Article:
Symphony Orchestra’s Chester Concert opens new season March 8

The RIC Symphony Orchestra, conducted by Edward Markward, will make its spring season debut with the 15th Annual Samuel and Esther Chester Performance Award Concert on Monday, March 8, at 8 p.m. in the Nazarian Center’s Sapinsley Hall.

Edward Markward
Guest soloists are violinist Charles Sherba and violist Consuelo Sherba of Aurea, a chamber-music group devoted to the melding of music and the spoken word.

Charles Sherba is a founding member of Aurea, a chamber music group devoted to the melding of music and the spoken word. He also serves as concertmaster of the Rhode Island Philharmonic Orchestra, the Simon Sinfonietta, and the Boston Festival Orchestra (which performs with the Chorus of Westerly).

Sherba is a teaching associate in the Music Department at Brown University and also teaches at the R.I. Philharmonic Music School. He has served as concertmaster of the West Virginia Symphony, the Atlanta Chamber Orchestra, and the Atlanta Ballet and performed with the Boston Symphony Orchestra, the Vermont Symphony and the Milwaukee Symphony, among many others.

Charles Sherba (Photo: Frank Mullin)
Consuelo Sherba is artistic director of Aurea and a frequent performer with chamber-music groups and orchestras throughout New England. She is principal violist of the Simon Sinfonietta and performs regularly with the R.I. Philharmonic and Vermont Symphonies. She also served as principal violist of the West Virginia Symphony, Atlanta Ballet Orchestra, and the Atlanta Chamber Orchestra and has performed extensively with the Atlanta and Milwaukee Symphonies.

Currently a teaching associate in the Music Department at Brown University, Consuelo Sherba also teaches for the R.I. Philharmonic Music School. She was a recipient of the 2008 Rhode Island Pell Award for achievement in the arts.

They will perform W.A. Mozart’s Sinfonia Concertante in E-flat Major.

Mozart composed his Sinfonia Concertante in E-flat major, K. 364 the summer after returning home from an ill-fated tour of Europe in search of better employment. His decision to pair solo violin with solo viola was curious, since, at the time, viola was considered a flawed instrument of inferior tone, played only by second-rate violinists.

Though the soloists in the first performance are unknown, many have speculated that Mozart himself played the solo viola part. The Sinfonia Concertante, K. 364, is considered one of Mozart’s greatest works.

Consuelo Sherba
(Photo: Peter Goldberg)
Also on the program are Antonin Dvořák’s Symphony No. 9 in E Minor (“From the New world,”) and Aaron Copland’s Inscape.

From December 1892 to the following May, Dvořák composed Symphony No. 9 in E Minor, which would be his last symphony. Subtitled "From the New World," the work received its first performance on December 16, 1893, with Anton Seidl conducting the New York Philharmonic.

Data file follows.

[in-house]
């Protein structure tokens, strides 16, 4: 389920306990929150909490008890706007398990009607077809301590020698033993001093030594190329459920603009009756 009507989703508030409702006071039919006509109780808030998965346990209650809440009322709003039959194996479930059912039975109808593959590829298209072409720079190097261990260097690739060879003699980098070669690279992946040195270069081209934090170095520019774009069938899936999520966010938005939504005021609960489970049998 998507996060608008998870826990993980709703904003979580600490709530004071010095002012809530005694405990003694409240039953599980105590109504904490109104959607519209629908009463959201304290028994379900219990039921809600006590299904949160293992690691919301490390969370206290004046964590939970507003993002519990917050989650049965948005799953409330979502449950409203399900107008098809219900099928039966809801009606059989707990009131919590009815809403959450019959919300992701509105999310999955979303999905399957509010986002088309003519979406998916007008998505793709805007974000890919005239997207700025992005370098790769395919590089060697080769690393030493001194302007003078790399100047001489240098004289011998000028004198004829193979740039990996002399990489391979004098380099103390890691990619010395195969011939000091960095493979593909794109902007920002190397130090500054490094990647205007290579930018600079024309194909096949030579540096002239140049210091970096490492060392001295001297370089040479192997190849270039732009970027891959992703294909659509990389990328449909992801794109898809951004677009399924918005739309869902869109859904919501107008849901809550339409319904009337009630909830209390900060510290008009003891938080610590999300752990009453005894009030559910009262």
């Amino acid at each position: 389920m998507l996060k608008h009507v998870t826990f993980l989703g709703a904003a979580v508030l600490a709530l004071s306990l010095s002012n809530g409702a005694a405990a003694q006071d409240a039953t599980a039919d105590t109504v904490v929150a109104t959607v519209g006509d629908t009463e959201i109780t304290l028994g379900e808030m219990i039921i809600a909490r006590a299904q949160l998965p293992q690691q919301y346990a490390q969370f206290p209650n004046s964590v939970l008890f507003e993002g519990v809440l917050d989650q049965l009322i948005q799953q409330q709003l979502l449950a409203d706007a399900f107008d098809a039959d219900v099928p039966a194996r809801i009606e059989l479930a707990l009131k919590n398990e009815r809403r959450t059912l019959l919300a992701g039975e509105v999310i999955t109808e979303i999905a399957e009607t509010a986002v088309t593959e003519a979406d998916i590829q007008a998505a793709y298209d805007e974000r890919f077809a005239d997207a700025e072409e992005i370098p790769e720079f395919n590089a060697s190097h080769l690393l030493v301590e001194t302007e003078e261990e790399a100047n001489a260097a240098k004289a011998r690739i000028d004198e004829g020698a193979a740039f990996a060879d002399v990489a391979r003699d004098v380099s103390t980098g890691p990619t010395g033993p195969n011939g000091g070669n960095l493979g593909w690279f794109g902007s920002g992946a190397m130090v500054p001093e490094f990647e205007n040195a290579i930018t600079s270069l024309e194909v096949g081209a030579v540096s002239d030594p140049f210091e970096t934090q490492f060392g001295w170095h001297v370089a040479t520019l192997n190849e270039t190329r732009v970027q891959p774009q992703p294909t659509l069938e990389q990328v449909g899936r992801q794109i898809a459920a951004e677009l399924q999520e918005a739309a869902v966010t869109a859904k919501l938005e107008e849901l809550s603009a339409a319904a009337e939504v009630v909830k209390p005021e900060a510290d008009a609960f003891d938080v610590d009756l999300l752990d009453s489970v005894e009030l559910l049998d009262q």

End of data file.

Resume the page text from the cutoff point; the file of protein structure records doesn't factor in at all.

The composition came about when in 1892, when Jeannette Thurber, wife of a wholesale grocery magnate, offered Dvořák the opportunity to head the National Conservatory of Music in New York. Thurber hoped that Dvořák would be able to communicate his ability to use native folk music as the basis for a “national” style of composition.

Dvořák studied collections of Native American folk music, and learned about spirituals and plantation songs from members of the faculty. He began to absorb these new influences into his own music, including the Symphony No. 9 in E Minor, which was heralded as a great masterpiece, though the debate immediately began as to its “American-ness.”

The symphony remains one of the most popular works in the entire literature.

The world premiere of Aaron Copland’s "Inscape" took place not in Carnegie Hall, but on the University of Michigan campus in Ann Arbor, on September 13, 1967, performed by the New York Philharmonic, with Leonard Bernstein conducting. The Japanese composer Toru Takemitsu called "Inscape" “a strong and an honest piece,” and a recording by the Juilliard Orchestra on New World Records has been much lauded.

Aaron Copland
Copland, who died in 1990, is one of the most highly regarded American classical composers of the 20th century. He remains an inspiration to young composers, and his works endure as mainstays of the American repertoire.

Admission to the concert is free, due to a grant from Samuel and Esther Chester.

In an effort to aid young artists from New England, the Chesters have endowed the Rhode Island College Foundation with $25,000 to establish the Samuel and Esther Chester Performance Award. The award underwrites performance expenses for an appearance with the Rhode Island College Symphony Orchestra by the winner of the Arthur W. Foote Prize as adjudicated by the Harvard Musical Association or partially underwrites the expenses of an artist of international stature.